Wednesday, July 22, 2009

Policies and Dog Food!

Good morning from Breeder Land!

In the last few days you should have recieved two emails from our school regarding some important changes at the school! The first, to outline some exciting changes designed to provide our newborn puppies and dams with exceptional post-natal care and the second to clarify the dog food plan Southeastern Guide Dogs has adopted as an organization. In the interest of communication, I have outlined the highlights below!

Please note: the Dog Food Recommendations below are different than email that was released to you on Tuesday. We mistakingly listed the puppy versions of our food recommendations rather than our adult dog options... Please take a moment to review!

Kennel Visitation Policy
This policy went into effect on Wednesday, July 15th. Full versions of this policy are available for your review.
  • To reduce nervousness and kennel anxiety, we will not permit breeder host families to visit breeders in the period between drop-off and successful whelp completion.
  • In the interst of providing our newborn puppies and dams with the greatest possible care, we do not permit visitors for the first 72hrs of life.
  • No children under the age of five will be permitted in our nursery area at any time.
  • If you would like to visit a breeder after the 72hr wait-period:

    1. Visitation must be scheduled at least 24hrs in advance by contacting Nancy Lathrop, Kennel Manager. You may reach her during regular business hours at 941.729.5665 x129 or by emailing her at nancy.lathrop@guidedogs.org.
    2. Appointments are available during the following times only: Monday through Friday from 9am to 2pm; Saturday and Sunday from 10am to 12pm.
  • Absolutely no visitors will be permitted without an appointment and visitation is limited to 3 times weekly for 30 minutes.
  • Puppies under two weeks of age are not permitted to be handled by visitors.
  • No more than two people may enter our nursery area at a time.

Food Options
You may have already heard that there are some exciting changes to our on-campus feeding protocol! I wanted to take a moment to give you all some clarification on the changes in dog food and how it may affect our breeder hosts.

In 2008 Southeastern Guide Dogs established an organization-wide priority to identify dog foods and feeding protocols that maximize the overall health of our dogs from puppyhood through retirement.

After consulting with our Veterinary Advisory Council and animal nutritionists at Cornell University and University of Florida; conducting exhaustive research regarding dog food quality, cost and availability; evaluating presentations made by several dog food companies; and conducting on-campus feeding trials, we have developed a new SEGD Dog Food Plan. Effective immediately, Southeastern Guide Dogs will feed Royal Canin’s line of dog foods to all of the dogs in our kennels and recommending Royal Canin brands for our Breeders.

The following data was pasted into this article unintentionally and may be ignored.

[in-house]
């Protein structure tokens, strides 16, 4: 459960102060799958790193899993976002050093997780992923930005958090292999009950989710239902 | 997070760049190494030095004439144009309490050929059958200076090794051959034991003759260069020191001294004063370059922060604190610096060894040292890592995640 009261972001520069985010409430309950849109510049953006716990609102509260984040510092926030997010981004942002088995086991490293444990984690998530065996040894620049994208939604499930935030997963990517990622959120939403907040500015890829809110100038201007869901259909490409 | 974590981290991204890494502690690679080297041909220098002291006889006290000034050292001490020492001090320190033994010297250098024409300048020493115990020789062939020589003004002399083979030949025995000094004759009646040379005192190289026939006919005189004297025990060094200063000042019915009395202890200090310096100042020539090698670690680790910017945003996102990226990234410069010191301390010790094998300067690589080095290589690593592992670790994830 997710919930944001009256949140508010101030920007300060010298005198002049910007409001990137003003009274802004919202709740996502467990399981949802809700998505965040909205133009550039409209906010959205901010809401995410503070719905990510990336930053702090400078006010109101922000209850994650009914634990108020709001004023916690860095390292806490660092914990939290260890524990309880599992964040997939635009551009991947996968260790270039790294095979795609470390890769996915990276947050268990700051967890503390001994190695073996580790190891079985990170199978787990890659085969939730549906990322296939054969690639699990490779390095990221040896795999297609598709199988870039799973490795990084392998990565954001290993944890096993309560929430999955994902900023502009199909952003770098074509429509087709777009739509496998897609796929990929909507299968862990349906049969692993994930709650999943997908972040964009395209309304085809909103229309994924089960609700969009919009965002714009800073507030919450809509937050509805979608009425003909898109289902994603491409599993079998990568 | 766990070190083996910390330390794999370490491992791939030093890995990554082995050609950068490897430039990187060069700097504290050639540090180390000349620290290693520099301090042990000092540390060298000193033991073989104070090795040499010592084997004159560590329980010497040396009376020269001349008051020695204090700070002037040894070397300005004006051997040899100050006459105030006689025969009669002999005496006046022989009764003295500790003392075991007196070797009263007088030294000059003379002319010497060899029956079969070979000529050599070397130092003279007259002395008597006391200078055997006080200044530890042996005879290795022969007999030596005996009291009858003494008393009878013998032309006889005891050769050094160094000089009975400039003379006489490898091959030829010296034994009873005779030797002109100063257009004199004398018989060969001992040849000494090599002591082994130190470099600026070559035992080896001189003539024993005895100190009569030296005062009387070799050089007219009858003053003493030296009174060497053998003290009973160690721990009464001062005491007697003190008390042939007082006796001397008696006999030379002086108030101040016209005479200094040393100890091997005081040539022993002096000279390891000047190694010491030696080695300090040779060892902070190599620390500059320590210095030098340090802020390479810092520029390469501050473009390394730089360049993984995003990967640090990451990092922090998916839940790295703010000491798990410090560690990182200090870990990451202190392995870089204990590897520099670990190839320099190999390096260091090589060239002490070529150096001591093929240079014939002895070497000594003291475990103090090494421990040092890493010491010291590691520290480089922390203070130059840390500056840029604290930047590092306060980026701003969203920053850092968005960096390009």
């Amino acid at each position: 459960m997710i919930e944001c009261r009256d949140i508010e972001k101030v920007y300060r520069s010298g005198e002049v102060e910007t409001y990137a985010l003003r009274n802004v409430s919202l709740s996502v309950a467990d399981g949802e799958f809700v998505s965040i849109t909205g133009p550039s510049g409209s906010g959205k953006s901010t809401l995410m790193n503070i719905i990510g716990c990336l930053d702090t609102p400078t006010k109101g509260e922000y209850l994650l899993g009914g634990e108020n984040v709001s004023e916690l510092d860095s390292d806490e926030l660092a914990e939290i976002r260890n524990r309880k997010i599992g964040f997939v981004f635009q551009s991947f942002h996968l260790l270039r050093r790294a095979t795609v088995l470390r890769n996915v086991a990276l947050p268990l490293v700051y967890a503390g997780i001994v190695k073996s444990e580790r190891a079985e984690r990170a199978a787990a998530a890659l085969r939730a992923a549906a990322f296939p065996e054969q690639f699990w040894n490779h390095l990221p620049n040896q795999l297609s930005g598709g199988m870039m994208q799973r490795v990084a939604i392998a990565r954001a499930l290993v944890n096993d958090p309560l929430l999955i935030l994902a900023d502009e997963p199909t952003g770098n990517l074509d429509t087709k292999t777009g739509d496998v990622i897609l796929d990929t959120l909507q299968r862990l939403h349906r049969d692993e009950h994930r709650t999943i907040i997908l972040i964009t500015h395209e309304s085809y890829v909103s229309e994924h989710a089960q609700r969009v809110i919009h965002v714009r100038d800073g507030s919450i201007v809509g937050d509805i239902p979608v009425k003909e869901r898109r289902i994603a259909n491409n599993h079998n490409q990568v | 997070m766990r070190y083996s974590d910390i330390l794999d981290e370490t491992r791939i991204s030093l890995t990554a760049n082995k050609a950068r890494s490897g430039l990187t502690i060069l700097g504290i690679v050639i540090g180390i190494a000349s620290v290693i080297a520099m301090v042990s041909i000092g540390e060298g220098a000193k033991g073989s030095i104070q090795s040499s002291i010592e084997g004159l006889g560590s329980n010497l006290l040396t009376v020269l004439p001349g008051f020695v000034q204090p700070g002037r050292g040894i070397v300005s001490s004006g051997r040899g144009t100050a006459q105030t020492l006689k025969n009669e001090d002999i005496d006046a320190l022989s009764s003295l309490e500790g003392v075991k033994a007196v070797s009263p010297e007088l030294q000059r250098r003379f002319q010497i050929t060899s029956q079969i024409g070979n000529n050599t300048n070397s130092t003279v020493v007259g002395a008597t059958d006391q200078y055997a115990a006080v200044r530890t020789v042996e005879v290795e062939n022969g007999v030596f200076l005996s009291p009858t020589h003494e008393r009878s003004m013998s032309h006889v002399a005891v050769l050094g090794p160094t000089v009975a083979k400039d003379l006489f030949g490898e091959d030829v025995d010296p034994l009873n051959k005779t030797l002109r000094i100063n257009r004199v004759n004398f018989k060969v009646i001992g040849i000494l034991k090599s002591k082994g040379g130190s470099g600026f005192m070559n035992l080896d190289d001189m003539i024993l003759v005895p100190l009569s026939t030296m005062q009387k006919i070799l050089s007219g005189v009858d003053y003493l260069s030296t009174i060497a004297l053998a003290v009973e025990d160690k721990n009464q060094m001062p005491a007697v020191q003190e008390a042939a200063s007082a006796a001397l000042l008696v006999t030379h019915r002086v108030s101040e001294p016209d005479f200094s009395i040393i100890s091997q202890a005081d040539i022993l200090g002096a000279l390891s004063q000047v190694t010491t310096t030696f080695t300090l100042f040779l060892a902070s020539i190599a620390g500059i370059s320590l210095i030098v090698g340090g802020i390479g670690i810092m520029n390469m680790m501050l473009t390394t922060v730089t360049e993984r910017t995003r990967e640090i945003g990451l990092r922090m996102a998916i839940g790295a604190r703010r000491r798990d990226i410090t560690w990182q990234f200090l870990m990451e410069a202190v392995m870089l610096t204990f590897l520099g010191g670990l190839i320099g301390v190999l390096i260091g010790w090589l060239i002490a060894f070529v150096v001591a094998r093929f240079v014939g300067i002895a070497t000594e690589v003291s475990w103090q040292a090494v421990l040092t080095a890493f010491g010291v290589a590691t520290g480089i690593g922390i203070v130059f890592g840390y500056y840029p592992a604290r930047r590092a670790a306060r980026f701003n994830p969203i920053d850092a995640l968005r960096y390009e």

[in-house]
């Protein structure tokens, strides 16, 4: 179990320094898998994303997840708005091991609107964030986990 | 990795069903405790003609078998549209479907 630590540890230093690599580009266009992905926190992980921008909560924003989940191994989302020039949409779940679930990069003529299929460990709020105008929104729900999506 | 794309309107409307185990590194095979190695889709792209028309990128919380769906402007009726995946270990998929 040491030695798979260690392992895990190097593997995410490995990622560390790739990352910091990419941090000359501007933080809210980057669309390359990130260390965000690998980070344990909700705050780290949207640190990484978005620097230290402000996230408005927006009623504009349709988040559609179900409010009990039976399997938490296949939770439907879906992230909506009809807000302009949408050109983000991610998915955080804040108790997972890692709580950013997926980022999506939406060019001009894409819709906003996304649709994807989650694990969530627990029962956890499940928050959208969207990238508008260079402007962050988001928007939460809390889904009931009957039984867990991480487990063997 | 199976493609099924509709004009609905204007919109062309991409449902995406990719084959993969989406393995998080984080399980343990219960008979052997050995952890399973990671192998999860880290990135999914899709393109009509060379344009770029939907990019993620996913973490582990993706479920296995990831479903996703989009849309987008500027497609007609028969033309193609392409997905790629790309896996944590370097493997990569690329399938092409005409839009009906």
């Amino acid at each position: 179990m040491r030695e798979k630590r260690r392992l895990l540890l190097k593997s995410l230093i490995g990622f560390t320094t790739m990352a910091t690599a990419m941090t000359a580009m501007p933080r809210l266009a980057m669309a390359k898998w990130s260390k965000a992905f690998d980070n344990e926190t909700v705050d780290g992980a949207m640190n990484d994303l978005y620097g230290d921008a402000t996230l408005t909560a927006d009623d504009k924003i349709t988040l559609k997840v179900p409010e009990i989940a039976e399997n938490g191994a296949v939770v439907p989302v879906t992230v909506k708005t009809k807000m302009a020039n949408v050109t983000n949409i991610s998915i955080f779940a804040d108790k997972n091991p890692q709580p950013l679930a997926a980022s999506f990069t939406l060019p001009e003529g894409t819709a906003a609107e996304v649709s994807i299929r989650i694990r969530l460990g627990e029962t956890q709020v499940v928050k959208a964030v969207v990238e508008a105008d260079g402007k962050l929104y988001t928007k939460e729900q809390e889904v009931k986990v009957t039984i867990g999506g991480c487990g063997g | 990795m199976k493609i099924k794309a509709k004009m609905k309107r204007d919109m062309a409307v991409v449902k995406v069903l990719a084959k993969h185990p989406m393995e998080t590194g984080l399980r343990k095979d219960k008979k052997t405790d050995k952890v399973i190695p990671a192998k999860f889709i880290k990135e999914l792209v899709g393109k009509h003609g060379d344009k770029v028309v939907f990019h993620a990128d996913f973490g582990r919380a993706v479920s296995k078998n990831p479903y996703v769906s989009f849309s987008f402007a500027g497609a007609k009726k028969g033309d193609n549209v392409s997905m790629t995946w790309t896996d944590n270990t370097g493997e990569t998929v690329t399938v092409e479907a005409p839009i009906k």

Here are highlights of the new SEGD Dog Food Plan as it relates to Breeder Hosts:

  • Hosts are encouraged, but not required, to feed Breeders Royal Canin MAXI Large Breed Adult.
  • Should hosts elect, for any reason, that Royal Canin is not a viable solution, Southeastern Guide Dogs encourages families to consider one of the following options:

    Royal Canin MAXI Large Breed Adult 25
    Innova Large Breed Adult
    Purina Pro Plan Large Breed Adult
    Science Diet Large Breed Adult
    Iams Large Breed Adult
    Natural Balance Lamb Meal and Brown Rice
    Natural Balance Organic
  • Female breeders which have been confirmed as pregnant will be given a supply of Royal Canin Baby Dog by the school. We ask that host families transition expectant mothers to the Baby Dog formula over a two week period.
  • When boarding your Breeder at the school, for any reason, we ask that you provide the school with a supply of food ample enough to last for the duration of the Breeder’s stay at the school if the Breeder’s diet is a food other than Royal Canin. We ask this in the interest of the Breeder’s digestion as a sudden change in diet leads to moderate to severe digestive discomfort. If your dog is already enjoying Royal Canin at home, we will happily feed them Royal Canin from our own supply.

To learn more about Royal Canin you can visit their website at http://www.royalcanin.us/.

At Southeastern Guide Dogs, we so appreciate your ongoing commitment to our mission and dedication to our wonderful breeders. We want you to know that these changes came as the result of careful consideration. We strongly believe that continuous improvement will serve to give our Breeders (and their treasured litters) the best care available and make their stay with us as stress-free as possible!